Greg Niemeyer’s work focuses on mediations between individuals, communities and environments. The title of his lecture at San Jose State University refers to three data manifestations Niemeyer will be discussing, including his current show at Catharine Clark Gallery: The Network Paradox. Data manifestations are materializations of abstract data in the way people can feel. A Bell deals with sea water levels in bell music, A Core deals with climate data stored in the Vostok Ice Core, and A Node deals with the myriad different ways in which networks can connect to define emergent ways of life. Niemeyer's work includes collaborations across disciplines and across media from gravure etchings to VR, always with an eye for the poetic foundations of technical protocols.
Join Brewster Kahle, An Xiao Mina, Paul D. Miller, Tung-Tui Hu and Greg Niemeyer to discuss what promise the Internet held at its inception, what it delivered, and how we can advocate for its full potential.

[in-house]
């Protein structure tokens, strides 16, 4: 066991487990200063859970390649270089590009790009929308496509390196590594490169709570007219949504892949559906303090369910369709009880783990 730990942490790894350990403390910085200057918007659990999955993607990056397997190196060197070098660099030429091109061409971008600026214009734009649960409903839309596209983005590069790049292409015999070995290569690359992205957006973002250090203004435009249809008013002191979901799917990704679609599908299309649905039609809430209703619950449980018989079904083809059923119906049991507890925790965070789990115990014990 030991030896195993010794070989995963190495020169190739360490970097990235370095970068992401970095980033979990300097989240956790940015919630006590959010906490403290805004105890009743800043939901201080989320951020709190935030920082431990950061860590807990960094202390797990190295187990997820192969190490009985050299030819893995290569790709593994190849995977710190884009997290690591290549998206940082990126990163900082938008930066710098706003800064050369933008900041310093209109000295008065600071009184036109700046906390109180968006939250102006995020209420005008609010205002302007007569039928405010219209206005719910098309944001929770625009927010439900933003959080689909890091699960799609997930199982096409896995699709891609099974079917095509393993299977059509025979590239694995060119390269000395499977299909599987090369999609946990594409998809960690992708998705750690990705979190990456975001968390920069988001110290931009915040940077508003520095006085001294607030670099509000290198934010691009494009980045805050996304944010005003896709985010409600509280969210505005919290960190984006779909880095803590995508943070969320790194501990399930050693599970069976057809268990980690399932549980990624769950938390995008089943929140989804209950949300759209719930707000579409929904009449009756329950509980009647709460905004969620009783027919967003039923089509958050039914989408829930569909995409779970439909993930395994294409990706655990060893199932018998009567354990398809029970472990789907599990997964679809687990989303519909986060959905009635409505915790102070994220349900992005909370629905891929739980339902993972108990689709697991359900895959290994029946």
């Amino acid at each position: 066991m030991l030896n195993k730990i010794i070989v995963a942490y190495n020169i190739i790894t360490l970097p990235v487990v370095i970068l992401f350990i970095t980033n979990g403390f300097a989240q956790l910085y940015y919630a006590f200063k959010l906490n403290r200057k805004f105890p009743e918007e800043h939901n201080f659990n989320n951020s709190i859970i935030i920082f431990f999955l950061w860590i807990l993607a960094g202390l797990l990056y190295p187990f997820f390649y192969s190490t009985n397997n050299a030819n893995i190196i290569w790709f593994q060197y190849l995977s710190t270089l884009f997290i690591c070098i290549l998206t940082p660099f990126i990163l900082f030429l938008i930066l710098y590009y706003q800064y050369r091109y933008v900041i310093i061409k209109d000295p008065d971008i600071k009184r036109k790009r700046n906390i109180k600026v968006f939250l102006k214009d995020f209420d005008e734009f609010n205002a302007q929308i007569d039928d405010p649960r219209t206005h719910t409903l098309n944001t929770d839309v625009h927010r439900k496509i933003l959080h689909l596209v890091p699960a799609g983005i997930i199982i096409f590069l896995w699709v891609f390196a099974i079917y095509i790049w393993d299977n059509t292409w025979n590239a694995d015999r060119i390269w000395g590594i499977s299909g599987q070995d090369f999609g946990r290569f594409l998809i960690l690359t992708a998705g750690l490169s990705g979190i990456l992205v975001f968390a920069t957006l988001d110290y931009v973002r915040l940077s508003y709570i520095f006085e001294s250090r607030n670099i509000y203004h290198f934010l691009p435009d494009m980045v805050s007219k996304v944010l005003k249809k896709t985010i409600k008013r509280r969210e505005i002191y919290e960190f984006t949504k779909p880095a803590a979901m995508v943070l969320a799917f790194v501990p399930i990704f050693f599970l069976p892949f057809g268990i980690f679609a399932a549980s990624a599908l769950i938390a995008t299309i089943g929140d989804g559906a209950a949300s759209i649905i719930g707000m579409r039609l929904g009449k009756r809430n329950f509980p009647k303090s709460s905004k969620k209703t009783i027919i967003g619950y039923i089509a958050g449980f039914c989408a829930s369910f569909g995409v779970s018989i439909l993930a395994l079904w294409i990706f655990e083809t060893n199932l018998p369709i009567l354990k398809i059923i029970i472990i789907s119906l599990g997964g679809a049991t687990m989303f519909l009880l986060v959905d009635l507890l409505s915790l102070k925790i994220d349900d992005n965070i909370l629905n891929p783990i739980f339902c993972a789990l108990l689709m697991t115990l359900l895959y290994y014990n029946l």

Brewster Kahle is one of the original inventors of online publishing and search. He is also the founder of the Internet Archive.
An Xiao Mina is the author of several books about online culture, including “From Memes to Movements”.
Paul D. Miller aka DJ Spooky is the composer of many albums celebrating remix culture, including the seminal “Viral Sonata”. He composes and performs his latest work, “Quantopia” in collaboration with Greg Niemeyer and Roger Antonsen.
Tung-Hui Tu is a cyberculture scholar and author of “A Pre-History of the Cloud”.
Greg Niemeyer is an international data artist, whose work is showing at the Catharine Clark gallery.
Together, these artists and scholars will explore how the internet could grow in quality as well as in scale.
An 18-foot scroll, videos, sculptures and interactive art invite visitors to engage in the good, bad and ugly of connectivity.